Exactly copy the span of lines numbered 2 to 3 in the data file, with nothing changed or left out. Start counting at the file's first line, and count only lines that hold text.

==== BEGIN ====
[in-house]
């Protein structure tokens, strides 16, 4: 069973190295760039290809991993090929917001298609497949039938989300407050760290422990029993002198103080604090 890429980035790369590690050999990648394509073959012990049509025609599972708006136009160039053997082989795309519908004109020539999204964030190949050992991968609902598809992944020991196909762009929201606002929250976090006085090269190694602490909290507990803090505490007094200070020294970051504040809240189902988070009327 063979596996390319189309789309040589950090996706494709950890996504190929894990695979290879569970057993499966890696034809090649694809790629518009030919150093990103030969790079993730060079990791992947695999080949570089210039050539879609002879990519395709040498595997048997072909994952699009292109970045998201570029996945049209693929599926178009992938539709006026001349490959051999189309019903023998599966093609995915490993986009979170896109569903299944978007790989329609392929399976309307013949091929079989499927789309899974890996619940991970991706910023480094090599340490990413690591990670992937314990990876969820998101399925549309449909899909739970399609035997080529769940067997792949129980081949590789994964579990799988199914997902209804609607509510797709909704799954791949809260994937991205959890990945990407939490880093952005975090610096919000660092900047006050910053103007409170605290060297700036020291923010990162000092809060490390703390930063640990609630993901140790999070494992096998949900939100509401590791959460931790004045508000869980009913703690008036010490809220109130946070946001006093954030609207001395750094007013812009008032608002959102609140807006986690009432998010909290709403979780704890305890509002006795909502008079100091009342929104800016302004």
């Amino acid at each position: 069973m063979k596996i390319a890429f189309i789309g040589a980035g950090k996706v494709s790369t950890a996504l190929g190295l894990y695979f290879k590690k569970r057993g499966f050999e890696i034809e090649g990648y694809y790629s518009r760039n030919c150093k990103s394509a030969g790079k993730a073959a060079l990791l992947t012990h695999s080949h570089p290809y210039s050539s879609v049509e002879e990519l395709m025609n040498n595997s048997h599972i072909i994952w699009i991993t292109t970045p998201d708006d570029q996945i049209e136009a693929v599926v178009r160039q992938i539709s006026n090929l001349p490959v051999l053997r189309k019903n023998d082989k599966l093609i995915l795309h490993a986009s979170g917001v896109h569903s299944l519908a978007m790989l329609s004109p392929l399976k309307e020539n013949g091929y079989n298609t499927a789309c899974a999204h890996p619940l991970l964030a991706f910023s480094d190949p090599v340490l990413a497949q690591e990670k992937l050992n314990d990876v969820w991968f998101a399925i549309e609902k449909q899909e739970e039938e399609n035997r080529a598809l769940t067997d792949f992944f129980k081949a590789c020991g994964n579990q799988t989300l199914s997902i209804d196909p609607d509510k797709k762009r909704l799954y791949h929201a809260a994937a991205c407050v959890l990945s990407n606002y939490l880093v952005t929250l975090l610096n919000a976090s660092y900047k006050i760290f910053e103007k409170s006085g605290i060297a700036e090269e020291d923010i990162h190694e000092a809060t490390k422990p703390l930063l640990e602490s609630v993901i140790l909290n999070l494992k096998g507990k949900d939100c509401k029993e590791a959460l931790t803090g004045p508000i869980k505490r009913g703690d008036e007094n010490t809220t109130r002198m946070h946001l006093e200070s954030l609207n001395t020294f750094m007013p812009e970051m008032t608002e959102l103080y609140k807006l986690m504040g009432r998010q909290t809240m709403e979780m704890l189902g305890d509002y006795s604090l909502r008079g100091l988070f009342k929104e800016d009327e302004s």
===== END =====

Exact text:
């Protein structure tokens, strides 16, 4: 069973190295760039290809991993090929917001298609497949039938989300407050760290422990029993002198103080604090 890429980035790369590690050999990648394509073959012990049509025609599972708006136009160039053997082989795309519908004109020539999204964030190949050992991968609902598809992944020991196909762009929201606002929250976090006085090269190694602490909290507990803090505490007094200070020294970051504040809240189902988070009327 063979596996390319189309789309040589950090996706494709950890996504190929894990695979290879569970057993499966890696034809090649694809790629518009030919150093990103030969790079993730060079990791992947695999080949570089210039050539879609002879990519395709040498595997048997072909994952699009292109970045998201570029996945049209693929599926178009992938539709006026001349490959051999189309019903023998599966093609995915490993986009979170896109569903299944978007790989329609392929399976309307013949091929079989499927789309899974890996619940991970991706910023480094090599340490990413690591990670992937314990990876969820998101399925549309449909899909739970399609035997080529769940067997792949129980081949590789994964579990799988199914997902209804609607509510797709909704799954791949809260994937991205959890990945990407939490880093952005975090610096919000660092900047006050910053103007409170605290060297700036020291923010990162000092809060490390703390930063640990609630993901140790999070494992096998949900939100509401590791959460931790004045508000869980009913703690008036010490809220109130946070946001006093954030609207001395750094007013812009008032608002959102609140807006986690009432998010909290709403979780704890305890509002006795909502008079100091009342929104800016302004």
């Amino acid at each position: 069973m063979k596996i390319a890429f189309i789309g040589a980035g950090k996706v494709s790369t950890a996504l190929g190295l894990y695979f290879k590690k569970r057993g499966f050999e890696i034809e090649g990648y694809y790629s518009r760039n030919c150093k990103s394509a030969g790079k993730a073959a060079l990791l992947t012990h695999s080949h570089p290809y210039s050539s879609v049509e002879e990519l395709m025609n040498n595997s048997h599972i072909i994952w699009i991993t292109t970045p998201d708006d570029q996945i049209e136009a693929v599926v178009r160039q992938i539709s006026n090929l001349p490959v051999l053997r189309k019903n023998d082989k599966l093609i995915l795309h490993a986009s979170g917001v896109h569903s299944l519908a978007m790989l329609s004109p392929l399976k309307e020539n013949g091929y079989n298609t499927a789309c899974a999204h890996p619940l991970l964030a991706f910023s480094d190949p090599v340490l990413a497949q690591e990670k992937l050992n314990d990876v969820w991968f998101a399925i549309e609902k449909q899909e739970e039938e399609n035997r080529a598809l769940t067997d792949f992944f129980k081949a590789c020991g994964n579990q799988t989300l199914s997902i209804d196909p609607d509510k797709k762009r909704l799954y791949h929201a809260a994937a991205c407050v959890l990945s990407n606002y939490l880093v952005t929250l975090l610096n919000a976090s660092y900047k006050i760290f910053e103007k409170s006085g605290i060297a700036e090269e020291d923010i990162h190694e000092a809060t490390k422990p703390l930063l640990e602490s609630v993901i140790l909290n999070l494992k096998g507990k949900d939100c509401k029993e590791a959460l931790t803090g004045p508000i869980k505490r009913g703690d008036e007094n010490t809220t109130r002198m946070h946001l006093e200070s954030l609207n001395t020294f750094m007013p812009e970051m008032t608002e959102l103080y609140k807006l986690m504040g009432r998010q909290t809240m709403e979780m704890l189902g305890d509002y006795s604090l909502r008079g100091l988070f009342k929104e800016d009327e302004s």